P   a   n    t   e    l    i   m   o   n ,    R
   =
    R   o   g   o   v   a   ;    R   a
   =
    R   a    d    i   v   a    b   y   ;    S
   =
    S   g   a    b    k   a   ;    V   a
   =
    V   a    ˜    d   a   s    t   r   a   ;    V    l
   =
    V    l   a    d   u   c   e   a   s   c   a .
 
221
A.M.F. Tomescu
Review of Palaeobotany and Palynology 109 (2000) 219–233
occur in the Danube’s floodplain, whereas the The north–south strip between the Danube (tothe east) and approximately the 27
°
30’E meridiannorthern and northwestern part reaches 200 to
>
300 m in elevation. (to the west) supports steppe vegetation of Poaceaeand dicotyledons. This vegetation consists of The climate of the Romanian Plain is charac-terized by a high degree of continentality; the mean
Festuca valesiaca
,
Stipa ucrainica
,
Stipa capillata
,
Centaurea orientalis
,
Astragalus ponticus
andannual temperature range is
>
25–26
°
C, while themean annual precipitation is about 500 mm (Ros¸u,
Thymus marschallianus
.The Romanian Plain is the main agricultural1980). The mean annual temperatures are about11
°
C (and not less than 10
°
C). The mean January region of Romania, and most of the native vegeta-tion has been destroyed in recent decades. As atemperature ranges between
4 and
1
°
C,whereas the mean July temperature is
>
22
°
C and result, it is encountered nowadays only in smallareas scattered within cultivated fields. Most dis-even exceeds 23
°
C on a narrow strip along theDanube. Summers are hot, while winters are cold, turbed of the three, steppe vegetation is nowpreserved only on commons and high riverbanks.but short, and the frost period lasts about 100 days,from late October to early April. Slight variations In addition to the zonal vegetation units,Danube’s floodplain and the other river valleysin these climatic features across the RomanianPlain result in a climate with submediterranean feature riparian forests, coppices and marshes. Inthe Danube valley
Salix
,
Populus
and
Alnus
cop-influences in the western part, and an extremecontinental climate in the eastern part. pices and
Tamarix ramosissima
bushes with
Calamagrostis tenuis
are present. Along other riverThe present vegetation in the Romanian Plaincan be broadly divided into three zones (Fig. 1). valleys, the arboreal vegetation includes mainly
Quercus robur
,
Q. pedunculiflora
,
Fraxinus pallisae
,The submesic–thermophilic oak forests are presentnorth of 44
°
8
N and west of 26
°
27
E. These forests
F. angustifolia
,
Ulmus minor
,
U. glabra
,
U. laevis
,
Acer campestre
,
A. tataricum
and
Alnus glutinosa
are dominated by
Quercus cerris
and
Q. frainetto
and can also include
Q. pedunculiflora
in the south and is accompanied by understory vegetation o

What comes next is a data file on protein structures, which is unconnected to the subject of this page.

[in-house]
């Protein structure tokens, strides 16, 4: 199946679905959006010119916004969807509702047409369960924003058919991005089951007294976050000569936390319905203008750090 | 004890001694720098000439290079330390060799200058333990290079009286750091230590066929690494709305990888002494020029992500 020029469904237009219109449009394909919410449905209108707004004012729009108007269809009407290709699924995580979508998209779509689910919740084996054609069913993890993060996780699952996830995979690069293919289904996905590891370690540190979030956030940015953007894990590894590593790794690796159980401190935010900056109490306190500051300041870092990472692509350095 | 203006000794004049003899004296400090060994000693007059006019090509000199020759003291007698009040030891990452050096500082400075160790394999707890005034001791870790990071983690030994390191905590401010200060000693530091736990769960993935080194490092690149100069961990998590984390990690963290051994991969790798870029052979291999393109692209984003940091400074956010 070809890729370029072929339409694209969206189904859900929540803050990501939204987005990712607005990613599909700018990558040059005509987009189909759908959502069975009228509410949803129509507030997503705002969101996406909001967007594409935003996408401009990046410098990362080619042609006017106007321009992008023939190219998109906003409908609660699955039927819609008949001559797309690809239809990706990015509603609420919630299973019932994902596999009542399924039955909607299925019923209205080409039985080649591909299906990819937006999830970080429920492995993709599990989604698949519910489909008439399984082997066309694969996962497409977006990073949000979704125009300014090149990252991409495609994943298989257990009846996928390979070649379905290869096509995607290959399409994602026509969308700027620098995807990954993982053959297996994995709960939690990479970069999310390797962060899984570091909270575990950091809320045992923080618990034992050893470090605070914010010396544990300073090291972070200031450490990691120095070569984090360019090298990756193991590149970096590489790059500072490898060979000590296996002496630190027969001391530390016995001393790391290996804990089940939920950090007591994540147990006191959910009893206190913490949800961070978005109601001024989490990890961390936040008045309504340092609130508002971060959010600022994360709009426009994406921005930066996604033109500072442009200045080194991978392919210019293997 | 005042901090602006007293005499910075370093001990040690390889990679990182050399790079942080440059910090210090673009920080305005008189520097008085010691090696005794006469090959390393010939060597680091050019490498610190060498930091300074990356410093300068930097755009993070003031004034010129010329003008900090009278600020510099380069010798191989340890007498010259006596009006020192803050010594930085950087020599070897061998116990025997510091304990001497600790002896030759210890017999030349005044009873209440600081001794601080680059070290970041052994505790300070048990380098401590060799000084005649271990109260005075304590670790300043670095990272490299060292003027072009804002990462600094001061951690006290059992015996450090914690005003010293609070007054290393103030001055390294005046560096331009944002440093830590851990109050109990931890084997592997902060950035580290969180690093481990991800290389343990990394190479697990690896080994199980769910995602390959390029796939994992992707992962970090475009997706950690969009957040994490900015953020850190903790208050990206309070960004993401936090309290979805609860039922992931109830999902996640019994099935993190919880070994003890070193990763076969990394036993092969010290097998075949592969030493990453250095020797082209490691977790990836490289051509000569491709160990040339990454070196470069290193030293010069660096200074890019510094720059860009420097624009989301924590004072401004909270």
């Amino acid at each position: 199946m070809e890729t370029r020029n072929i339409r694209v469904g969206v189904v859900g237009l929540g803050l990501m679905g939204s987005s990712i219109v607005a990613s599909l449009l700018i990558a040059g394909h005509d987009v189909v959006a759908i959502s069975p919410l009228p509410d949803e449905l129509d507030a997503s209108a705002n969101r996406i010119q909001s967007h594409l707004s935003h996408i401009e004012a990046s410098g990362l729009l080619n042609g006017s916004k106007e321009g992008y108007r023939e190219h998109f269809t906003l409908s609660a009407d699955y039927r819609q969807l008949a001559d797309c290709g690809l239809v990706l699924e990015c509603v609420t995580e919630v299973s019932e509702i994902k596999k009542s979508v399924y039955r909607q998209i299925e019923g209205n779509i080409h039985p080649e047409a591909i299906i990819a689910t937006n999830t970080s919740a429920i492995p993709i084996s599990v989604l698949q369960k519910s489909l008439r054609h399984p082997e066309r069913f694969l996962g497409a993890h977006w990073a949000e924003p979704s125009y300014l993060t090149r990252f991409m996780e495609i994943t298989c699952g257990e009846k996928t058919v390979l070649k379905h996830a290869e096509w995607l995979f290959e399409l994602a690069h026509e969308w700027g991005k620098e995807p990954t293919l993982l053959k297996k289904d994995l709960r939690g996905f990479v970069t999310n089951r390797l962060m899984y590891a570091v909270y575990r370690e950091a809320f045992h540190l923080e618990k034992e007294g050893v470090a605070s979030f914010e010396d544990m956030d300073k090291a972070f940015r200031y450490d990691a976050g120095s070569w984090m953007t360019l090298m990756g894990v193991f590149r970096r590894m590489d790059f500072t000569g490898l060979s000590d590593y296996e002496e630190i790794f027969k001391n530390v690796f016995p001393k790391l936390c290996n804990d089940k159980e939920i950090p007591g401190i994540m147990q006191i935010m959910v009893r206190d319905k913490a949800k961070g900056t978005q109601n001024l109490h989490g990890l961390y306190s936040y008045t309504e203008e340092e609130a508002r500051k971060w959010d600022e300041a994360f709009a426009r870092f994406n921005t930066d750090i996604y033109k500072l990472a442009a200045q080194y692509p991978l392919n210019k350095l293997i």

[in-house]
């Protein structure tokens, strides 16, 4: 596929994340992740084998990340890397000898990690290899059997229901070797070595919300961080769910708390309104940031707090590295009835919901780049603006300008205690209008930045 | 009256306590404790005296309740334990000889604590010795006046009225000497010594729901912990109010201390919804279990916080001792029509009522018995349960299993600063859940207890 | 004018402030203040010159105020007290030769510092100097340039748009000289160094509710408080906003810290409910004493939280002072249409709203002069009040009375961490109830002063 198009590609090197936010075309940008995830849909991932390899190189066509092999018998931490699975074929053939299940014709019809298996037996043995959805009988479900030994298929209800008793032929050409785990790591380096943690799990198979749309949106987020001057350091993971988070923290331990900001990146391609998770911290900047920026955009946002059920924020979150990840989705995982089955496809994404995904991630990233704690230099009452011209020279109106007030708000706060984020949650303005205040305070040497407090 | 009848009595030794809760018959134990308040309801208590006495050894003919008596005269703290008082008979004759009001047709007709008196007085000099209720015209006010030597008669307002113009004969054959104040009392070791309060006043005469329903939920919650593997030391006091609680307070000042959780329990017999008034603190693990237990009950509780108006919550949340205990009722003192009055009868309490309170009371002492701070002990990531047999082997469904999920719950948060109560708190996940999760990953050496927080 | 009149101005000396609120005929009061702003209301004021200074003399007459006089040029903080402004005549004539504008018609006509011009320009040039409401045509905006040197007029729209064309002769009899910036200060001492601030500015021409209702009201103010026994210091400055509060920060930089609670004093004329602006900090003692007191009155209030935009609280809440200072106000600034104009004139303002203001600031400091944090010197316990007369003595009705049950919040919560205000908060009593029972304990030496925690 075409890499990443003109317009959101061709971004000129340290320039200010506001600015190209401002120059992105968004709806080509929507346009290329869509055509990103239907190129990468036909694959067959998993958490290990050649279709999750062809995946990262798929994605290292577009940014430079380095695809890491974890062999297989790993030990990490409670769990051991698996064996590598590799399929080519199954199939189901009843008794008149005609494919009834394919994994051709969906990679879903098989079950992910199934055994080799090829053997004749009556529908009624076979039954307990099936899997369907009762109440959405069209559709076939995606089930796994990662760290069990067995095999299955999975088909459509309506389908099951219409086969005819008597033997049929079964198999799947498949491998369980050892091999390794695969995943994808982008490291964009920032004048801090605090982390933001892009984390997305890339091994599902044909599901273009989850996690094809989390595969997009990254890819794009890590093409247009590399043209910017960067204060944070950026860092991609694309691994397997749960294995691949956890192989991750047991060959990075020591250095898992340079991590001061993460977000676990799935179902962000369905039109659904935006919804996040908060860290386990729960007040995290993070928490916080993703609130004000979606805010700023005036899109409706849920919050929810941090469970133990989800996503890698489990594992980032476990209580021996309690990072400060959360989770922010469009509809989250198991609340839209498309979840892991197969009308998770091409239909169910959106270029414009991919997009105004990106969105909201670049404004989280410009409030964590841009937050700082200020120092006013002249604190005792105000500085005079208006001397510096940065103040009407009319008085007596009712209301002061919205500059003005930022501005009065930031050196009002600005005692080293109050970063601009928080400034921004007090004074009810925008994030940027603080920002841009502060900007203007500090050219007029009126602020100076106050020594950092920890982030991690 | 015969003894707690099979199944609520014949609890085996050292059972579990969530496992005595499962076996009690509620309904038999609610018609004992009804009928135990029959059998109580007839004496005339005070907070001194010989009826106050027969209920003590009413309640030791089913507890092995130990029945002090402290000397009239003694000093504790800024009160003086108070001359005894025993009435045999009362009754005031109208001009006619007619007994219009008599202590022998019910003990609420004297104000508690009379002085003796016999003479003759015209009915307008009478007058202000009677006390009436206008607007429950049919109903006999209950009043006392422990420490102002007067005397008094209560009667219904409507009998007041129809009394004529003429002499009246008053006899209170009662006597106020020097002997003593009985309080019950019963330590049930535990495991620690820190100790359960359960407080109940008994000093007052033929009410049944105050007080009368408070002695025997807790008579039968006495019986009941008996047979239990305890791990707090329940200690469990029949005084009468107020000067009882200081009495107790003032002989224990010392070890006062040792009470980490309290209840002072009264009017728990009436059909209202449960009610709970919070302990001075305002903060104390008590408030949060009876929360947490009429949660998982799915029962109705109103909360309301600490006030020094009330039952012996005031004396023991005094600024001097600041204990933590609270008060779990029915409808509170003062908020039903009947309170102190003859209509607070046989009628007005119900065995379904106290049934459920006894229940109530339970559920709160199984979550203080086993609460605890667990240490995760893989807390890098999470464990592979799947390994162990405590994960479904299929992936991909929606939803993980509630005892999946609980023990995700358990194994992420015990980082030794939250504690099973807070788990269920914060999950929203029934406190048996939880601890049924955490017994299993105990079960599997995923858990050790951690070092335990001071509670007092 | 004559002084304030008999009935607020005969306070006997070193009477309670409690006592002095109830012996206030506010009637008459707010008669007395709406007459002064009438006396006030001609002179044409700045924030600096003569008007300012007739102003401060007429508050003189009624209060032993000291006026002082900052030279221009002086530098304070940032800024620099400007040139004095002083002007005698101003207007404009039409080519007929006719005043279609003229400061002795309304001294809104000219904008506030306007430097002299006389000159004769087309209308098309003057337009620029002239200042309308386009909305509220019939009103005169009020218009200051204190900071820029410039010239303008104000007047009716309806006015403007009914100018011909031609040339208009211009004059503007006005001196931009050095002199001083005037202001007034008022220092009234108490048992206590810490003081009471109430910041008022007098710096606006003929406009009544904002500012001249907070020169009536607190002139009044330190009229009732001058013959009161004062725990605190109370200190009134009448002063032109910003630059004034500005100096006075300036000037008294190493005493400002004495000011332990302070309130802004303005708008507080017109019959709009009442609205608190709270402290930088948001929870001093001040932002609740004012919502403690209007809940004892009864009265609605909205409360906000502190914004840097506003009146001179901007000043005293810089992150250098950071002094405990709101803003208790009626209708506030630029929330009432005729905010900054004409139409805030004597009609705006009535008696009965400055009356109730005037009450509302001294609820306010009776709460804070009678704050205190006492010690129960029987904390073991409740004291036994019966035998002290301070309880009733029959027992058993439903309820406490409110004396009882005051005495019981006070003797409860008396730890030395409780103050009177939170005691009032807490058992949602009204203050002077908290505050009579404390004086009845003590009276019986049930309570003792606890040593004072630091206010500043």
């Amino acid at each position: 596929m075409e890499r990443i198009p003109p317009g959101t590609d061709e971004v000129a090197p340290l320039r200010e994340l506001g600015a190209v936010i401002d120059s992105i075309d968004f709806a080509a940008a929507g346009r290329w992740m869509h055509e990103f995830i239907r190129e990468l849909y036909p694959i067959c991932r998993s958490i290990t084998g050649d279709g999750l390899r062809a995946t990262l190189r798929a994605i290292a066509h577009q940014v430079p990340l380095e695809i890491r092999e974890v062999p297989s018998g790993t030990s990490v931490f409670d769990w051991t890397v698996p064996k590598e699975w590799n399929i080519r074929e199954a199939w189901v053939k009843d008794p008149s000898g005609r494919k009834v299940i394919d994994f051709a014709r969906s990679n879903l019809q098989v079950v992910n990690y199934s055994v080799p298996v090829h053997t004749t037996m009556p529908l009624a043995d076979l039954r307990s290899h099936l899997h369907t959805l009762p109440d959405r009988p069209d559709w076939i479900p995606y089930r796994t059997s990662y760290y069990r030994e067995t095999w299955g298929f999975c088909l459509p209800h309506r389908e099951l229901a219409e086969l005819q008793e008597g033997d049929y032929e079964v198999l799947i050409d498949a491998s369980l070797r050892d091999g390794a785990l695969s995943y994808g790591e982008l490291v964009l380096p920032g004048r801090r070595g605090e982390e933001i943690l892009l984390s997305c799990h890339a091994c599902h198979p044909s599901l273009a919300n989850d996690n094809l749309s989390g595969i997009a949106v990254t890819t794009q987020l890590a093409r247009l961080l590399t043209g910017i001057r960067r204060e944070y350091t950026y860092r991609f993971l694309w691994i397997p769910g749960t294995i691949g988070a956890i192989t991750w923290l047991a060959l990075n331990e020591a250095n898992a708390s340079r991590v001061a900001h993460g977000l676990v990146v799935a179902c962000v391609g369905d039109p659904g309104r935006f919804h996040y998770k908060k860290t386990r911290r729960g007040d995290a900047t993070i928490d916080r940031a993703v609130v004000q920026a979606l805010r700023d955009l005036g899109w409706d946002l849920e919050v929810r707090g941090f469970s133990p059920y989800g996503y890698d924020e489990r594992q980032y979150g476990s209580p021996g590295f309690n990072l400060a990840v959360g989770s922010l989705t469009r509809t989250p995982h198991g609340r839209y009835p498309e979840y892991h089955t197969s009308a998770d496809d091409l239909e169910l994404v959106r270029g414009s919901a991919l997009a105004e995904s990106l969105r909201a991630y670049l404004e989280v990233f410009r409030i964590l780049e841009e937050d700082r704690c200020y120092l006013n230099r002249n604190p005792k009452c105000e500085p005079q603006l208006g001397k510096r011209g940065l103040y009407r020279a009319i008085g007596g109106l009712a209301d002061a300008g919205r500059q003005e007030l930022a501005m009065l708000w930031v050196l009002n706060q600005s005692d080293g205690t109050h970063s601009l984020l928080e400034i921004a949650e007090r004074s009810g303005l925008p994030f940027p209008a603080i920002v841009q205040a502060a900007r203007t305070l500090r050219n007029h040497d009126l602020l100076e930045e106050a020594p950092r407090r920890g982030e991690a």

Cornus sanguinea
,
Frangula alnus
,
Viburnum
and
Q. robur
in the east, that are accompanied by
Ulmus minor
,
Carpinus betulus
,
Tilia tomentosa
,
opulus
,
Crataegus monogyna
,
Evonymus europaeus
,
Ligustrum vulgare
and
Prunus spinosa
(Sanda
Fraxinus ornus
,
Acer tataricum
,
A. campestre
. Theunderstory includes
Crataegus monogyna
,
C. penta-
et al., 1992).
 gyna
,
Prunus spinosa
,
Rosa dumetorum
,
Evonymusverrucosa
,
Cornus mas
,
C. sanguinea
,
Ligustrumvulgare
and even
Cotinus
. The ground layer is
2. Pollen analyses in the Romanian Plain
dominated by
Poa angustifolia
,
Festuca valesiaca
,
Lychnis coronaria
,
Potentilla argentea
,
Geum urba-
Pollen analyses have been carried out in 15 sitesin and near the Romanian Plain (Fig. 1). Of these
num
and
Fragaria viridis
(S¸erba˜nescu, 1975; Sandaet al., 1992). sites, ve are located on or near the margin of theplain–two at border of the Carpathian foothillsSouth and east of this first vegetation zone isforest–steppe with subxeric–thermophilic oak and three near the margin of Dobrogea. The othersites are situated on the plain.groves. The dominant tree is
Quercus pubescens
;
Q. pedunculiflora
is more frequent in low regions. The first pollen analysis from the RomanianPlain was carried out by Pop (1957) in the peatThese species are accompanied by
Q. virgiliana
,
Q.cerris
,
Acer tataricum
and
Prunus mahaleb
. bog of Craiovit¸a. Based on 14 analyzed samples,the sequence was assigned to the Boreal andUnderstory trees are
Fraxinus ornus
and
Cotinuscoggygria
; the latter is locally abundant. The her- Subatlantic periods. Iliescu and Cioflica (1964)published the results of an eight-sample analysisbaceous vegetation includes mainly
Stipa steno- phylla
,
Poa angustifolia
,
Festuca valesiaca
, in loess sequences at Pantelimon (Bucharest). Inthe same year, Iliescu and Ghenea (1964) analyzed
Botriochloa ischaemum
,
Artemisia austriaca
,
Agrostis tenuis
,
Stipa capillata
and
Carex humilis
. 20 samples from a 35-m-long core of loess from